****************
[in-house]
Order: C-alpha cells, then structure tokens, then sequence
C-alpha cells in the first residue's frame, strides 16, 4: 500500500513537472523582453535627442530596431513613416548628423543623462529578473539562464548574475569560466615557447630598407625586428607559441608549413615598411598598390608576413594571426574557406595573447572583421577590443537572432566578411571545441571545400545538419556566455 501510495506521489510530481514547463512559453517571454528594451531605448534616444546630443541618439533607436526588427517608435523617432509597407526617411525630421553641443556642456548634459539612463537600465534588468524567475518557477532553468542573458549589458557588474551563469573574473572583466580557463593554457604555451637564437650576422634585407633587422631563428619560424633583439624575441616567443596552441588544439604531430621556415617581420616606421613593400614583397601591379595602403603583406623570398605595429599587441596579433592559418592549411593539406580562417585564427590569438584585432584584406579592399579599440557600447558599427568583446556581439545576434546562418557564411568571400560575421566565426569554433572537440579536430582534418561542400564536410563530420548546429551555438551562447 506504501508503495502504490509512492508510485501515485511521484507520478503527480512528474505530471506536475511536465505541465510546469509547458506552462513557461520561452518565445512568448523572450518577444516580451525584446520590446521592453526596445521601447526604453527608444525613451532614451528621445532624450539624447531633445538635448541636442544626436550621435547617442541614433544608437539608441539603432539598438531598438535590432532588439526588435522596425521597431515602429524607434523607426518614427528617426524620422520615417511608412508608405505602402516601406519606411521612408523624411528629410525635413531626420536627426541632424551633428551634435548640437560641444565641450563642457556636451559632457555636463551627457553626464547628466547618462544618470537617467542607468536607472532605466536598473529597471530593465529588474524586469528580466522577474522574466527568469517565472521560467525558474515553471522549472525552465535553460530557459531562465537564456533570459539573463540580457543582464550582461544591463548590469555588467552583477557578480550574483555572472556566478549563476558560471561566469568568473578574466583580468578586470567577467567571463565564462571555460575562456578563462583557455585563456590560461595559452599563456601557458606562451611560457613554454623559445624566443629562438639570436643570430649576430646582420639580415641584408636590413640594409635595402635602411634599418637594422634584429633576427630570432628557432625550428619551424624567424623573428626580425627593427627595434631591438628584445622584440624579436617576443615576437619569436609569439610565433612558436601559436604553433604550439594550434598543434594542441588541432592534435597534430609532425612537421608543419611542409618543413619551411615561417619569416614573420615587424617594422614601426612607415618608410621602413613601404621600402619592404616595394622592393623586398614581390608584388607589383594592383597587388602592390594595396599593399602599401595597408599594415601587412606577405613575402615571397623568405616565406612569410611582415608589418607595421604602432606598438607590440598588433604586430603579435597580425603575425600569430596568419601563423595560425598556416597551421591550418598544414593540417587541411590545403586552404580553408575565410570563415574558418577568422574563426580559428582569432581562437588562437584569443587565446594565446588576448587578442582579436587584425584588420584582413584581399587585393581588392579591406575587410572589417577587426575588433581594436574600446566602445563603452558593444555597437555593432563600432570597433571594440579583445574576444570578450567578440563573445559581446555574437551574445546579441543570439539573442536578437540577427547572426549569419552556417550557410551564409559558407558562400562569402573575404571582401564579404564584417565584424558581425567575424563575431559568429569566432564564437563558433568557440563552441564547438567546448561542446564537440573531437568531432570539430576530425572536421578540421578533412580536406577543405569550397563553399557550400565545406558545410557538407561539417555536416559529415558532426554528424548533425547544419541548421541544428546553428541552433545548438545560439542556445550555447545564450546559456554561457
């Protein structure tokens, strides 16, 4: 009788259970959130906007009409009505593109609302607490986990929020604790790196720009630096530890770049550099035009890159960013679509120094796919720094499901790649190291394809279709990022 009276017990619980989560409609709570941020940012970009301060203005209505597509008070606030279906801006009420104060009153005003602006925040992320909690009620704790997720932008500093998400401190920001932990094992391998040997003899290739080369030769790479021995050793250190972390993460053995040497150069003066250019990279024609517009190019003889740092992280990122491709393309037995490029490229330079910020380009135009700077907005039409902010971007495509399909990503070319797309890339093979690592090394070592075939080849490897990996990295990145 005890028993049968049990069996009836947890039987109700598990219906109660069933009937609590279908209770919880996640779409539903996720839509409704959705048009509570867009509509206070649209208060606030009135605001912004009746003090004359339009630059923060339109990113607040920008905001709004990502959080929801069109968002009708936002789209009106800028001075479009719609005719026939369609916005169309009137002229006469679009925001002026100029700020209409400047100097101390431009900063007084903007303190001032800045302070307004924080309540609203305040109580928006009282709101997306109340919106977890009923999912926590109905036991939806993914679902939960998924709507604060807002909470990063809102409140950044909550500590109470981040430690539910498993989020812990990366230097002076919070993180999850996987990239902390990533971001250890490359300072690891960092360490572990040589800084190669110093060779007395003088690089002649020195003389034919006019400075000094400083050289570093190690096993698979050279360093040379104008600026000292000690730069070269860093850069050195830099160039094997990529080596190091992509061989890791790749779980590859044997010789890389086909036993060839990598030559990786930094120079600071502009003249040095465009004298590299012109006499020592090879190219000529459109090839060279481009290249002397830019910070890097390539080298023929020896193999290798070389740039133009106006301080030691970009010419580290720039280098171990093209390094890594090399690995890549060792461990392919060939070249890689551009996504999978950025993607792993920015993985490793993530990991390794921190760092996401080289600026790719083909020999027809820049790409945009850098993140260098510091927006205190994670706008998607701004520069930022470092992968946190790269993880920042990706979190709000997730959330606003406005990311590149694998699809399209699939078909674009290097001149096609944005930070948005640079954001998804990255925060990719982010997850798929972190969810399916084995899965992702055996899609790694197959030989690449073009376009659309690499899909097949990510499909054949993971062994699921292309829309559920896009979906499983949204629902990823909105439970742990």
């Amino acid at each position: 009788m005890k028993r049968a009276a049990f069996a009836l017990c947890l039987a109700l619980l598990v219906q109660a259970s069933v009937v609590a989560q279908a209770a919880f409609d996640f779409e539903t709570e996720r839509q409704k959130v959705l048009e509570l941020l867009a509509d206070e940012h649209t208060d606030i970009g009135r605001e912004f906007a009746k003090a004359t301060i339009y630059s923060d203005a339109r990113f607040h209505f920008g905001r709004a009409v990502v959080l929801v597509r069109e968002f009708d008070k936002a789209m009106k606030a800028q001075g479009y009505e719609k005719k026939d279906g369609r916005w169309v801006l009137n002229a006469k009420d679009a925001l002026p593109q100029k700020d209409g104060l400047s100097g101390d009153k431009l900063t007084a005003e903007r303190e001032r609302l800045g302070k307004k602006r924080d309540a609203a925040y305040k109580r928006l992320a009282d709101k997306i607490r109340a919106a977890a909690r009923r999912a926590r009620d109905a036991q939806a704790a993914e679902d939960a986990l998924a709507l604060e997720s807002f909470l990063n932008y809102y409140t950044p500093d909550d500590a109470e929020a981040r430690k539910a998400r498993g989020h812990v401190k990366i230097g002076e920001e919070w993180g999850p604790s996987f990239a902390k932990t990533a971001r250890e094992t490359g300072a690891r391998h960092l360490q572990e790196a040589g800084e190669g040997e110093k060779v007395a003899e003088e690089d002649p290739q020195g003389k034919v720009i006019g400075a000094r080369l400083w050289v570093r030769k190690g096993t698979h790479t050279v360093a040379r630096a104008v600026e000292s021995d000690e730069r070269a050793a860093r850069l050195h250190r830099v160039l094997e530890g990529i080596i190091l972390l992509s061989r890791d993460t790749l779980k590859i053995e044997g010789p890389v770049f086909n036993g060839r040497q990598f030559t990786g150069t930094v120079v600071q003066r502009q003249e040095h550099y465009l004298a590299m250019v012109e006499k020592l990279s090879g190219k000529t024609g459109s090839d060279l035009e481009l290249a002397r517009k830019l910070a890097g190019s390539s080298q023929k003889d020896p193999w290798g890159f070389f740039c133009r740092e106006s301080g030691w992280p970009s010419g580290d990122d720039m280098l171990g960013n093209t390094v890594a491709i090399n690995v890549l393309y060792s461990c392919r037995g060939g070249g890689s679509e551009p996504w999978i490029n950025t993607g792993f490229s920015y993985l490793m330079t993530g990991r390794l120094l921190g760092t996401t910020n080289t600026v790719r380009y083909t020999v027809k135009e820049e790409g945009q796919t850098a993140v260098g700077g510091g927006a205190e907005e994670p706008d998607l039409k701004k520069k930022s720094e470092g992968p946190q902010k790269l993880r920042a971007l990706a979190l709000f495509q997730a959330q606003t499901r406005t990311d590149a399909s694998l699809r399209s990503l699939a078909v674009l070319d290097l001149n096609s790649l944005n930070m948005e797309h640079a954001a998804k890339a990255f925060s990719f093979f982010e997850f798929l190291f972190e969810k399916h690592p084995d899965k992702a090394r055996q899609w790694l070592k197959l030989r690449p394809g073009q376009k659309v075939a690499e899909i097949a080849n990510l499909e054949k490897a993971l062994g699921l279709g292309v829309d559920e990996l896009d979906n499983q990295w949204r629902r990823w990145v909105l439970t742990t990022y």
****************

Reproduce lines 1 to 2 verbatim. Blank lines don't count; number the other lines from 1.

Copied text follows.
[in-house]
Order: C-alpha cells, then structure tokens, then sequence